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Fujian Province, China

Fujian province is the homeland of my ancestors who left the shores of this coastal province in the 19th century and sank roots in Nanyang - the South Seas. Otherwise known as South East Asia. They lived for generations in Malaysia before my father made his way south to the emerging island dynamo of Singapore which exploded economically not long after he arrived. Being an overseas son many times removed, I can't think of a single reason why I should be remotely interested in Fujian, other than the stirrings of motherlands that call all who leave its shores from fish to fowl to mankind. Through my background readings, I'd like to paint you a landscape in words. Maybe one day, I'll be able to fill in the broad strokes...


The Mountains of Fujian

Fujian is predominantly mountainous - walled in on the north, west and south sides. A truly spectacular sight. The precious arable flat land is rich but self limiting for a growing population.

There are over 1,000 islands off the Fujian coast which provides welcome fishing grounds for subsistence and over 600 species of fish.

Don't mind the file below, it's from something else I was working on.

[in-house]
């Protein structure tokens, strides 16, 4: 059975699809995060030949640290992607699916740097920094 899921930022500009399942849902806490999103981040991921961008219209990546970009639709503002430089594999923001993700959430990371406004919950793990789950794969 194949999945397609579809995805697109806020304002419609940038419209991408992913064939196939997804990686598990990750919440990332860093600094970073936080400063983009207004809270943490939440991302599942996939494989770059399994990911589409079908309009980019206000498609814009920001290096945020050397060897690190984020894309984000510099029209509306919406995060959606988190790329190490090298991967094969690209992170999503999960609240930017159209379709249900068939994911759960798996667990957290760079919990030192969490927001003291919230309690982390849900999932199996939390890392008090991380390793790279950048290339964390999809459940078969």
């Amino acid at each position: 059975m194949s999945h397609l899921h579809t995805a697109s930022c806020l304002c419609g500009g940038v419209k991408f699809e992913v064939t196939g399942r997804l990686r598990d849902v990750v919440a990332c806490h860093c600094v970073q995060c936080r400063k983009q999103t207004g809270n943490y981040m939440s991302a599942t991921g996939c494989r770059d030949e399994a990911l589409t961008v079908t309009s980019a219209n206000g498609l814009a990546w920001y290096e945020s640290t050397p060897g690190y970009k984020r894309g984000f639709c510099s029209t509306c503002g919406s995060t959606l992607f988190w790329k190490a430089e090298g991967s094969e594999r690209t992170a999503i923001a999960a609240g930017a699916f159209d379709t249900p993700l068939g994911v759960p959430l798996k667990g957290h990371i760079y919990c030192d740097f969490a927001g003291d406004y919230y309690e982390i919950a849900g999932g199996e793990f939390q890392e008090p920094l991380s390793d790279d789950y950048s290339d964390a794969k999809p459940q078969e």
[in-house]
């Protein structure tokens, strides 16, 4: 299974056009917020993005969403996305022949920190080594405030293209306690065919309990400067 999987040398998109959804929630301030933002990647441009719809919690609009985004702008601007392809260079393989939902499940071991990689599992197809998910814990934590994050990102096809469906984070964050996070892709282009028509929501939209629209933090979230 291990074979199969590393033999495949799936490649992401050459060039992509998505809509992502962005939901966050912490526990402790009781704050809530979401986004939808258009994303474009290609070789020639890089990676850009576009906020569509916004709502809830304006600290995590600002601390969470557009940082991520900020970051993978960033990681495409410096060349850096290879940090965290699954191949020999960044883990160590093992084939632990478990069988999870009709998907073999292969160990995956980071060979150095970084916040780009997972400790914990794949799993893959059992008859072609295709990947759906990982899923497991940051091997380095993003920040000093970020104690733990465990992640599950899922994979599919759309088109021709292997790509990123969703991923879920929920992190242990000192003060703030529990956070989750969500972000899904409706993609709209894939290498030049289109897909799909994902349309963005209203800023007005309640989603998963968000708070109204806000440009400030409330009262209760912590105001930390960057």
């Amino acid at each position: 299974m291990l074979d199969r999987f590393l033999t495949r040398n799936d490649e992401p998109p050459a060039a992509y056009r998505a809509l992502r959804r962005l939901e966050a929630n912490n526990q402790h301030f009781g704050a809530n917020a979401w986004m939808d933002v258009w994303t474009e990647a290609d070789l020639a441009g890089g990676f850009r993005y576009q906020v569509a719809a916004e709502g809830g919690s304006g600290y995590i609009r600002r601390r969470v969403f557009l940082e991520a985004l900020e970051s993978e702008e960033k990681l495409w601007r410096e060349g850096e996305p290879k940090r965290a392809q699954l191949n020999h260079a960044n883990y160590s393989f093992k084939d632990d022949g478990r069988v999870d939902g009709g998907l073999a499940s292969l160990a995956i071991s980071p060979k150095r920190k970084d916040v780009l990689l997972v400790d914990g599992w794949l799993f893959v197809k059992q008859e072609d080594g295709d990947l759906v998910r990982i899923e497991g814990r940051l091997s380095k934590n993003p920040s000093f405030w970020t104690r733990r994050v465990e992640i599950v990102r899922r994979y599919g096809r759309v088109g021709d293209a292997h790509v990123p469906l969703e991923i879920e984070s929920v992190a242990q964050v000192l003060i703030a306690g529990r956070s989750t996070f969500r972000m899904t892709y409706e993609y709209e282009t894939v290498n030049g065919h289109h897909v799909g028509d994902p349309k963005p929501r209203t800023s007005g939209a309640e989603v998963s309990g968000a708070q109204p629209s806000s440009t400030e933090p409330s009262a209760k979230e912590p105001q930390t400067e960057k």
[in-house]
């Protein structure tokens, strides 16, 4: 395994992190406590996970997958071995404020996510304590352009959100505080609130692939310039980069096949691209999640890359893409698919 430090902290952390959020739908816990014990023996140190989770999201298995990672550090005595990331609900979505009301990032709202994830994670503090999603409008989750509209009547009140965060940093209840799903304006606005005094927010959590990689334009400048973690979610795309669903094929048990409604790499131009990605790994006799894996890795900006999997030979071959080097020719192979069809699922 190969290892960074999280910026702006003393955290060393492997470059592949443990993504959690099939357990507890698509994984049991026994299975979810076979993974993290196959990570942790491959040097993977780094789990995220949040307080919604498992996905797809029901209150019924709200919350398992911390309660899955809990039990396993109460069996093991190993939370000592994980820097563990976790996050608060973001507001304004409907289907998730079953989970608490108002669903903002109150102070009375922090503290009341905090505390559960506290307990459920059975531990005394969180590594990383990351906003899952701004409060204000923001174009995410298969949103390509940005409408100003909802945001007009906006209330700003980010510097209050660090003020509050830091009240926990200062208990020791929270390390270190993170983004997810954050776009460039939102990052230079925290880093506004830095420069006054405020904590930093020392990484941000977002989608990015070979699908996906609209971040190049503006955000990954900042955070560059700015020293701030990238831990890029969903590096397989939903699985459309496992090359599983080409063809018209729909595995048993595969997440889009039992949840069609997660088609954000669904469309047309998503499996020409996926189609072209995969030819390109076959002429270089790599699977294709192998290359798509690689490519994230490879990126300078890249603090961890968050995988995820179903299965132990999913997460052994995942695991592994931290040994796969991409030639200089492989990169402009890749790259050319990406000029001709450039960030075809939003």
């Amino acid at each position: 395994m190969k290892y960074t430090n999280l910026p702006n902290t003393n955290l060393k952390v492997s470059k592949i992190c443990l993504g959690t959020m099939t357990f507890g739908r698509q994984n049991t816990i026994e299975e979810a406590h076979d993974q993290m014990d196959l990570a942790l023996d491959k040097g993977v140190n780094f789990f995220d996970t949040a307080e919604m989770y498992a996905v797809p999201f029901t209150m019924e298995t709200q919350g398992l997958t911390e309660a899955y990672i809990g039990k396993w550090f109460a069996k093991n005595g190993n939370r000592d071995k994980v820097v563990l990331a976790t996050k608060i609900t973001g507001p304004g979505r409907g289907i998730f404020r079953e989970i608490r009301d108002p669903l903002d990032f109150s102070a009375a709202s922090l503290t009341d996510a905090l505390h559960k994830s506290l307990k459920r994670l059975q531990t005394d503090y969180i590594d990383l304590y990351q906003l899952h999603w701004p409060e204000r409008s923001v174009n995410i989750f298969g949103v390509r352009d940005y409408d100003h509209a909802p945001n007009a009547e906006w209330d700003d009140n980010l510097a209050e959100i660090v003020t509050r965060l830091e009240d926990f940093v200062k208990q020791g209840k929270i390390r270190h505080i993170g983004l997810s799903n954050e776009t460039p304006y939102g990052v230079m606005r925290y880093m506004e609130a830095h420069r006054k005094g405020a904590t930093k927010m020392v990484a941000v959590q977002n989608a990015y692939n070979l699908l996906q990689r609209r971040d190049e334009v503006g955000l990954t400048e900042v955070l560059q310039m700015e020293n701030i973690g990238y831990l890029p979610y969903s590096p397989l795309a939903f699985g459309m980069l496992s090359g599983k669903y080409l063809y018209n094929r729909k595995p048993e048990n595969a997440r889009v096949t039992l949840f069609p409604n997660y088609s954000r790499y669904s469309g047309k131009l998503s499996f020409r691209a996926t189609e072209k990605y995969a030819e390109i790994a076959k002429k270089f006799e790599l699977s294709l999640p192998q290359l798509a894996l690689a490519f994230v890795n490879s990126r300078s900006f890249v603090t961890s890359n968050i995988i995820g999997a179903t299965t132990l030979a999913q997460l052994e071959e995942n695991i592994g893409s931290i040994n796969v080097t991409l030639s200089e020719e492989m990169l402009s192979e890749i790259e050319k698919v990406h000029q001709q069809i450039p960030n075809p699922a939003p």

The islands also provide the geographic shelter that created natural harbours for Fuzhou (Hokchew), Quanzhou (Chuanchew) and Xiamen (Amoy) to develop into trading ports.

In fact, during the Tang dynasty of 608 - 907 AD - China's Renaissance Period of culture, literature, trade and arts, Chuanchew was a mecca for Arab and European traders who called the city Zaytun.

At the height of such international travel and trade, Hokkiens began to follow the trading routes into South East Asia and setting up trading settlements.

Thus began the Fujian Exodus.




The Fujian Exodus is a story of hope and inspiration.

Of pioneering and sacrifice.

It is a legacy that we can all be proud of.

Trade Winds Fan The Flames Of Fujian Migration


It takes only three days for a junk to reach Manila from Fujian. Manila was a strategic hub of the galleon trade in the centre of Asia. Manila was a trade depot for Mexican silver on route to China as payment for silk and porcelain. The Hokkiens were well poised to act as intermediaries in Manila for this trade and soon formed a community that still thrives today.

Free Trade in Singapore and Malaya

The promise of limitless fortune lay in the free trade heartland of South East Asia - Singapore and Malaysia - then known as the Straits Settlements of Singapore, Penang and Malacca.

All three cities were natural ports and harbours like Amoy and Chuanchew. Hokkiens went from port to port and formed communities that are entrenched to this day.

Go to Penang, Malacca and Singapore today and the Min'Nan dialect is still the lingua fraca of most Chinese there.

Legacies of Courage and Resilience

Tan Kah Kee. Beloved China Patriot who led the fund raising campaign from Singapore to aid China's anti-war effort in World War 2. He honoured in Singapore's Hokkien Huay Kuan, the nation's largest dialect clan association.